We spent nine full days in the galleries installing all the works in the show. What an intense, exciting, fruitful, and exhausting time it was! On the first Saturday, everyone was bright-eyed and buzzing. Artists and their friends and families were carrying, unloading, building, and tweaking artworks, while the crew and our team were busily providing support. Over the next few days, as the candy at the GCA table became increasingly vital, more and more art slowly filled the space and brought new life to the galleries. What was especially exciting for me was that I was able to see our imagined exhibition become a reality. Our visual for the show was no longer a map on a flat white bulletin board with blue, green, and orange colored post-its. It was transforming into something we could physically experience.


This shift from our imaginations and our printed floor plans to the actual walls, rooms, floors, ceilings, and corners was pivotal. To paraphrase Jean-Paul Sartre from his essay The Irreal Object, objects in our imagination are not the same as in our realities. Thus, as we finally saw each work in the particular space we had allotted it, we really began to realize how different objects could work together and speak to each other depending on how they were placed within an area. We also discovered some sneaky architectural features that seemed less apparent when the gallery was empty. The slight angling of a floor work or the distance between paintings was really a conversation between the curators, artists, and the space.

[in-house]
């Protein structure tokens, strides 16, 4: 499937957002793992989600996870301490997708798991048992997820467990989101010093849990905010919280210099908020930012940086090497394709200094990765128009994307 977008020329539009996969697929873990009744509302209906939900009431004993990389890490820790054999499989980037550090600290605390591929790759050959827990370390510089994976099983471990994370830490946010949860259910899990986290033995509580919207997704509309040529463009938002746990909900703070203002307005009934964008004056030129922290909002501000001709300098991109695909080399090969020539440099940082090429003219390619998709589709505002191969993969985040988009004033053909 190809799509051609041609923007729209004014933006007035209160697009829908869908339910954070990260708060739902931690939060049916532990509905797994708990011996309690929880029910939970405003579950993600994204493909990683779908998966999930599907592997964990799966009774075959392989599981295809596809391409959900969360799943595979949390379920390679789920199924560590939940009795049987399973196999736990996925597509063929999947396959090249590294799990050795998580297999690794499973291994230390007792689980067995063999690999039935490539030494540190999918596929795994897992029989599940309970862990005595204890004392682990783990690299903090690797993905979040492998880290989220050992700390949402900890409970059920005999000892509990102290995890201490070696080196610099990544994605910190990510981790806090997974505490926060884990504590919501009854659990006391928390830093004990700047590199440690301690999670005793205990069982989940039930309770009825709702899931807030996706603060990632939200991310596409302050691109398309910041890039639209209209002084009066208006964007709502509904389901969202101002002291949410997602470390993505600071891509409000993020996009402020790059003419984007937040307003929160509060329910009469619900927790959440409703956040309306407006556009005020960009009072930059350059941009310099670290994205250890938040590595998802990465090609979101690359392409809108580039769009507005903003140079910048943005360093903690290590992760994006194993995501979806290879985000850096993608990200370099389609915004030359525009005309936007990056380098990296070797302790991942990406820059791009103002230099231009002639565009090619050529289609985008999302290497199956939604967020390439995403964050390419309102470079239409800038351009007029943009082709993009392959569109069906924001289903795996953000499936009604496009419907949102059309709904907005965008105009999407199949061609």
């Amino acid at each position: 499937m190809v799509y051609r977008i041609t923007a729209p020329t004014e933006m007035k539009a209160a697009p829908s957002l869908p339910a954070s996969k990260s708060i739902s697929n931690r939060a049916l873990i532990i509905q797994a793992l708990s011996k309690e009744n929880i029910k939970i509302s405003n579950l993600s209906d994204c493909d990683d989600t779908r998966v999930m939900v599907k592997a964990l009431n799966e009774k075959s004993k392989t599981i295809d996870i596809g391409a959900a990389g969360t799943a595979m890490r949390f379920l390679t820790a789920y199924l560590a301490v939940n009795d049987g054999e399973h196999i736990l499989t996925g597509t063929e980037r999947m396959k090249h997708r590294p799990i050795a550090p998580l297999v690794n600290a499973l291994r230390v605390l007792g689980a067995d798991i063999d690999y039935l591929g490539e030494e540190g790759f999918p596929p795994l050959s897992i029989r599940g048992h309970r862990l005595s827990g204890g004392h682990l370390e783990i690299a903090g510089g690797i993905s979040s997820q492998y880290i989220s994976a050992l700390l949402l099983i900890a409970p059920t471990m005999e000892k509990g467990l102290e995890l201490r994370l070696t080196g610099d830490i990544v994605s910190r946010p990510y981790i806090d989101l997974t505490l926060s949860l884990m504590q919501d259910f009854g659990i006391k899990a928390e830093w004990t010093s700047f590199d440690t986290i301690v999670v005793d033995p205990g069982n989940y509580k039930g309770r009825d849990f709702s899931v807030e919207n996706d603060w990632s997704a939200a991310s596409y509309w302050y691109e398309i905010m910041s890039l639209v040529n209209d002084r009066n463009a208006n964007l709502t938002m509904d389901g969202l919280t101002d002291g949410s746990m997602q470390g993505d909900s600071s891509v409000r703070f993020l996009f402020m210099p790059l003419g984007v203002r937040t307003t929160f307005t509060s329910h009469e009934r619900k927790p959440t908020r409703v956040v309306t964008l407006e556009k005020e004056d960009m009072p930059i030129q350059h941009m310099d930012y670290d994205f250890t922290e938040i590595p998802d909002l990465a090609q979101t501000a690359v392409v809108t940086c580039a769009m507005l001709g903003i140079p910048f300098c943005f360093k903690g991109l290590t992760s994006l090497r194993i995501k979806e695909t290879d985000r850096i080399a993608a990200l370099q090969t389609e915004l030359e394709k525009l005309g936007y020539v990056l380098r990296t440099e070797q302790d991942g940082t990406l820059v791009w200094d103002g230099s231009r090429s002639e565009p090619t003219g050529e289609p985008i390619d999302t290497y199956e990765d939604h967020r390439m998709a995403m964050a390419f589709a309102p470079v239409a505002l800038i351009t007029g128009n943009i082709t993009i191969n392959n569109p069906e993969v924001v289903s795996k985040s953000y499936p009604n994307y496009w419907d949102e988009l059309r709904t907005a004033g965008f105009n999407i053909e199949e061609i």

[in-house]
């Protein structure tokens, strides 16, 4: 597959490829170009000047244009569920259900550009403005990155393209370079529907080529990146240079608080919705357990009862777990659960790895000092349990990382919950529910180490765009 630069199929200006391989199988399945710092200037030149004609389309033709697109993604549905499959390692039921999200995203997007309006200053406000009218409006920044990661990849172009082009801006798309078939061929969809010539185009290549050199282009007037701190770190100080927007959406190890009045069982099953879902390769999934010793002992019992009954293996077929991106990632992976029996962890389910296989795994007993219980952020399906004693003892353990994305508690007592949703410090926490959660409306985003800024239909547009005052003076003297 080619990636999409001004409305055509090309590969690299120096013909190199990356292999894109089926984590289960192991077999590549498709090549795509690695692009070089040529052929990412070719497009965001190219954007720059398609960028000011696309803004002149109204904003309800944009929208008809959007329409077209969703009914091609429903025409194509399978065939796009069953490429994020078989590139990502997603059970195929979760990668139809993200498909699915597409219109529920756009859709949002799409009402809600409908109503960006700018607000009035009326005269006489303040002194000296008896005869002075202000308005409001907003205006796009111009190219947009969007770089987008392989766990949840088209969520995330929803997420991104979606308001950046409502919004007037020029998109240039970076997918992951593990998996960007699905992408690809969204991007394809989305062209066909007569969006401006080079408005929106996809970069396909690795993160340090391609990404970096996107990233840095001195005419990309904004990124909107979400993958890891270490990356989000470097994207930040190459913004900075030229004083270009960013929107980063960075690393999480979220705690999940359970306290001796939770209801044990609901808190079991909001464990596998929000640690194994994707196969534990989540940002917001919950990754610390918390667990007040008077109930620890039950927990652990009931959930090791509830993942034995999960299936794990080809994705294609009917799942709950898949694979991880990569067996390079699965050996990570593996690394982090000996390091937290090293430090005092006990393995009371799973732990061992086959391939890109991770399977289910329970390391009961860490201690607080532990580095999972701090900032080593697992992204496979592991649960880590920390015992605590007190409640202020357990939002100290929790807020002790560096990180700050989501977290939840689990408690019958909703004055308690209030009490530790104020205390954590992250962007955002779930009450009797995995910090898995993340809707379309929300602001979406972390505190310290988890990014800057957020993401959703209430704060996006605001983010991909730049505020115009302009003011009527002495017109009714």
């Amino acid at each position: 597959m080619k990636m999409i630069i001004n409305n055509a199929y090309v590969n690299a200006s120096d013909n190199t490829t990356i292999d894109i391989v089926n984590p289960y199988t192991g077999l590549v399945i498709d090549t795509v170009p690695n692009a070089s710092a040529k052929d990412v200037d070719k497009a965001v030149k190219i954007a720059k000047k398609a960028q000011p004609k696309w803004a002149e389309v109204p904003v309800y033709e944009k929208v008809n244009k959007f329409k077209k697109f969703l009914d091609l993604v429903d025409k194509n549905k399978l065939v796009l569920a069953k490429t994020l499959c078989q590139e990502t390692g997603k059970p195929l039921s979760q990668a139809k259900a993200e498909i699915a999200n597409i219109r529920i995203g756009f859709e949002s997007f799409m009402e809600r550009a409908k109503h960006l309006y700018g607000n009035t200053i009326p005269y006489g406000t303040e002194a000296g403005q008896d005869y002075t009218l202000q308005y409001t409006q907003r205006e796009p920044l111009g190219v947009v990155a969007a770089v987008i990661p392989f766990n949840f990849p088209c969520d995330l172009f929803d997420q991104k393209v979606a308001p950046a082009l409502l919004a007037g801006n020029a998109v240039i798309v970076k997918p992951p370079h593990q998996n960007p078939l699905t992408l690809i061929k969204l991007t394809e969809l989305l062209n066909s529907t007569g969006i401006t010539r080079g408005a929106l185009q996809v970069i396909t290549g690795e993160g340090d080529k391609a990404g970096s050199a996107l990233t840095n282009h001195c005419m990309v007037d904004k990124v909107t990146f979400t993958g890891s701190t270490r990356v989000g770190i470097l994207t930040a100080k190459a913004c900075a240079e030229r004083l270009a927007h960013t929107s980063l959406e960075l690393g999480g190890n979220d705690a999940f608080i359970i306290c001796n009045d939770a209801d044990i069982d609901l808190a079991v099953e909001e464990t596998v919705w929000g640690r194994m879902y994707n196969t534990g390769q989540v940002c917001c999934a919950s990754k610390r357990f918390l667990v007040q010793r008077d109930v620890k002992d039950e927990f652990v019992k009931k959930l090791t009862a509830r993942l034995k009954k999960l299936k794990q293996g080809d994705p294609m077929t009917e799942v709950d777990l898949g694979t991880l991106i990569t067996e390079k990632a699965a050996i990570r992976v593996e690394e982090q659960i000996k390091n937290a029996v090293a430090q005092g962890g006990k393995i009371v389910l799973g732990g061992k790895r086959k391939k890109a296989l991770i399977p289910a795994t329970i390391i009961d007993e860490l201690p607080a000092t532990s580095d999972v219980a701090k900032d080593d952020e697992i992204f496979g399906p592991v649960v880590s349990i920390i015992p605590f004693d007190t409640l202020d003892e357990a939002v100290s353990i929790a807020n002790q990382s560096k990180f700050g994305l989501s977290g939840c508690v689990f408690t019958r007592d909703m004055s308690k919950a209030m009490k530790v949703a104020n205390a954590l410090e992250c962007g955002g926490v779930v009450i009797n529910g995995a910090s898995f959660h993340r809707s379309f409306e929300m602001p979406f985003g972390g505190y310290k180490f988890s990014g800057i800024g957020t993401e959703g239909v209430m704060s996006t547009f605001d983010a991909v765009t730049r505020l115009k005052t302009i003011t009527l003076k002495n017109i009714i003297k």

The following photos are a selection from the exhibition installation. Only now can I see that as much as some of these photos appear to be focused on artists in action or creative energies flowing, they also show artists engaging with their spaces. Molly Pattison is basking in the warm light by the window, using it to add the finishing touches to her structures, and giving us a preview of how her work now hangs and glows in the afternoon light. Noel Madison Fetting-Smith similarly is feeling rays of sun on him provoking him to wear sunglasses inside. The rays also touch the metal desk legs in his work and the heat they capture unexpectedly gives them new meaning as it conflicts with his invitation to touch and activate the wood stump. Keeley Haftner and Bobby Gonzalez both create works directly on the gallery walls that continue to intervene with the surrounding space. Risa Hricovsky engages the entrance’s corner walls by creating new angular movements with her vinyl that contrast the wall’s edges. CD Wu’s neon lights can be seen from a great distance, but he continues his Godzilla drama around a corner suspending the narrative until we get close enough to see the perpendicular wall. Carolina Faller Moura uses the length of her wall to impose a gap between her various layers of audio and text that explore the mistranslations between languages. And Linda Tegg brings the outside inside with her varieties of plants.